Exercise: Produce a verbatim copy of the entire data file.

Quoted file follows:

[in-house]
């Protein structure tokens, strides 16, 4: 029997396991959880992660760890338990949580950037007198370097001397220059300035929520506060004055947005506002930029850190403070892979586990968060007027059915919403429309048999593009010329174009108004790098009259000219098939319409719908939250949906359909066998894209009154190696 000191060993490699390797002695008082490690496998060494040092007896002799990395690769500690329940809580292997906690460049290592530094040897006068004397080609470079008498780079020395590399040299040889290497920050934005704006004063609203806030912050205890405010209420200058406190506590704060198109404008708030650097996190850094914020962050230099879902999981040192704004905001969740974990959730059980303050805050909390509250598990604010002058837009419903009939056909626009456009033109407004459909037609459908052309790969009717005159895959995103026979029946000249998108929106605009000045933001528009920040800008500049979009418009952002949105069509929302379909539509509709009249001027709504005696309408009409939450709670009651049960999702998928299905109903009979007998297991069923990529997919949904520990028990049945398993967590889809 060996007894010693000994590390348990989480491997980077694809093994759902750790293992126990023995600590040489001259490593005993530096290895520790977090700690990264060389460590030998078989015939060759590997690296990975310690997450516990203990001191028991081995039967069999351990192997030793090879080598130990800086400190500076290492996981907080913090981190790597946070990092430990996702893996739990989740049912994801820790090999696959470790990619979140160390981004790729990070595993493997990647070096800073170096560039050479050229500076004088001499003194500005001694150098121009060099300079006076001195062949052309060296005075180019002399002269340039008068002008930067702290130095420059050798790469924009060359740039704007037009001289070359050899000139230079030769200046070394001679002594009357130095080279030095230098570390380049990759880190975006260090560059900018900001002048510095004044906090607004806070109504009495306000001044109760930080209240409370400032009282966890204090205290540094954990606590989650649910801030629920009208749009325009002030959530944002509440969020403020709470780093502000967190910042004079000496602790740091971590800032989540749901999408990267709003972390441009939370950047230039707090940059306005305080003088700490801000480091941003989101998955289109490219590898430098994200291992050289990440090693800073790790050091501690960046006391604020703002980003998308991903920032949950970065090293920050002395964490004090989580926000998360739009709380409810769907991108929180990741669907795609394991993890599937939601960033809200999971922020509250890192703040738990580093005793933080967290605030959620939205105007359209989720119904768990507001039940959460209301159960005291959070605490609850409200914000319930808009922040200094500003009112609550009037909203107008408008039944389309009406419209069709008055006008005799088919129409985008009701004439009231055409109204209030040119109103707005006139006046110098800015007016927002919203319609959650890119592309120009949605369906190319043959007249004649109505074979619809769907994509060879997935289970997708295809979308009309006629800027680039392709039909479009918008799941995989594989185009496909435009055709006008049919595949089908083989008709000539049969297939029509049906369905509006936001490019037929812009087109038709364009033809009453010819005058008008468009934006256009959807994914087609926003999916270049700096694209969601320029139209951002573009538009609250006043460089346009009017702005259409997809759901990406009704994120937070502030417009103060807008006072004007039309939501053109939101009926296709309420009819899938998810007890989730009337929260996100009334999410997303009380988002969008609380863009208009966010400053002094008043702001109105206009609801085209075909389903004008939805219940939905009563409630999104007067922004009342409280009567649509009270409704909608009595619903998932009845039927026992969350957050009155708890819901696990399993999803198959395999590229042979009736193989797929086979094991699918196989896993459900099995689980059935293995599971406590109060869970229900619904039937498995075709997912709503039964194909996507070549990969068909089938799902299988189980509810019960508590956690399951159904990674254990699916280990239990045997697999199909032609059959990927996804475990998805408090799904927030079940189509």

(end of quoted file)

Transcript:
[in-house]
């Protein structure tokens, strides 16, 4: 029997396991959880992660760890338990949580950037007198370097001397220059300035929520506060004055947005506002930029850190403070892979586990968060007027059915919403429309048999593009010329174009108004790098009259000219098939319409719908939250949906359909066998894209009154190696 000191060993490699390797002695008082490690496998060494040092007896002799990395690769500690329940809580292997906690460049290592530094040897006068004397080609470079008498780079020395590399040299040889290497920050934005704006004063609203806030912050205890405010209420200058406190506590704060198109404008708030650097996190850094914020962050230099879902999981040192704004905001969740974990959730059980303050805050909390509250598990604010002058837009419903009939056909626009456009033109407004459909037609459908052309790969009717005159895959995103026979029946000249998108929106605009000045933001528009920040800008500049979009418009952002949105069509929302379909539509509709009249001027709504005696309408009409939450709670009651049960999702998928299905109903009979007998297991069923990529997919949904520990028990049945398993967590889809 060996007894010693000994590390348990989480491997980077694809093994759902750790293992126990023995600590040489001259490593005993530096290895520790977090700690990264060389460590030998078989015939060759590997690296990975310690997450516990203990001191028991081995039967069999351990192997030793090879080598130990800086400190500076290492996981907080913090981190790597946070990092430990996702893996739990989740049912994801820790090999696959470790990619979140160390981004790729990070595993493997990647070096800073170096560039050479050229500076004088001499003194500005001694150098121009060099300079006076001195062949052309060296005075180019002399002269340039008068002008930067702290130095420059050798790469924009060359740039704007037009001289070359050899000139230079030769200046070394001679002594009357130095080279030095230098570390380049990759880190975006260090560059900018900001002048510095004044906090607004806070109504009495306000001044109760930080209240409370400032009282966890204090205290540094954990606590989650649910801030629920009208749009325009002030959530944002509440969020403020709470780093502000967190910042004079000496602790740091971590800032989540749901999408990267709003972390441009939370950047230039707090940059306005305080003088700490801000480091941003989101998955289109490219590898430098994200291992050289990440090693800073790790050091501690960046006391604020703002980003998308991903920032949950970065090293920050002395964490004090989580926000998360739009709380409810769907991108929180990741669907795609394991993890599937939601960033809200999971922020509250890192703040738990580093005793933080967290605030959620939205105007359209989720119904768990507001039940959460209301159960005291959070605490609850409200914000319930808009922040200094500003009112609550009037909203107008408008039944389309009406419209069709008055006008005799088919129409985008009701004439009231055409109204209030040119109103707005006139006046110098800015007016927002919203319609959650890119592309120009949605369906190319043959007249004649109505074979619809769907994509060879997935289970997708295809979308009309006629800027680039392709039909479009918008799941995989594989185009496909435009055709006008049919595949089908083989008709000539049969297939029509049906369905509006936001490019037929812009087109038709364009033809009453010819005058008008468009934006256009959807994914087609926003999916270049700096694209969601320029139209951002573009538009609250006043460089346009009017702005259409997809759901990406009704994120937070502030417009103060807008006072004007039309939501053109939101009926296709309420009819899938998810007890989730009337929260996100009334999410997303009380988002969008609380863009208009966010400053002094008043702001109105206009609801085209075909389903004008939805219940939905009563409630999104007067922004009342409280009567649509009270409704909608009595619903998932009845039927026992969350957050009155708890819901696990399993999803198959395999590229042979009736193989797929086979094991699918196989896993459900099995689980059935293995599971406590109060869970229900619904039937498995075709997912709503039964194909996507070549990969068909089938799902299988189980509810019960508590956690399951159904990674254990699916280990239990045997697999199909032609059959990927996804475990998805408090799904927030079940189509």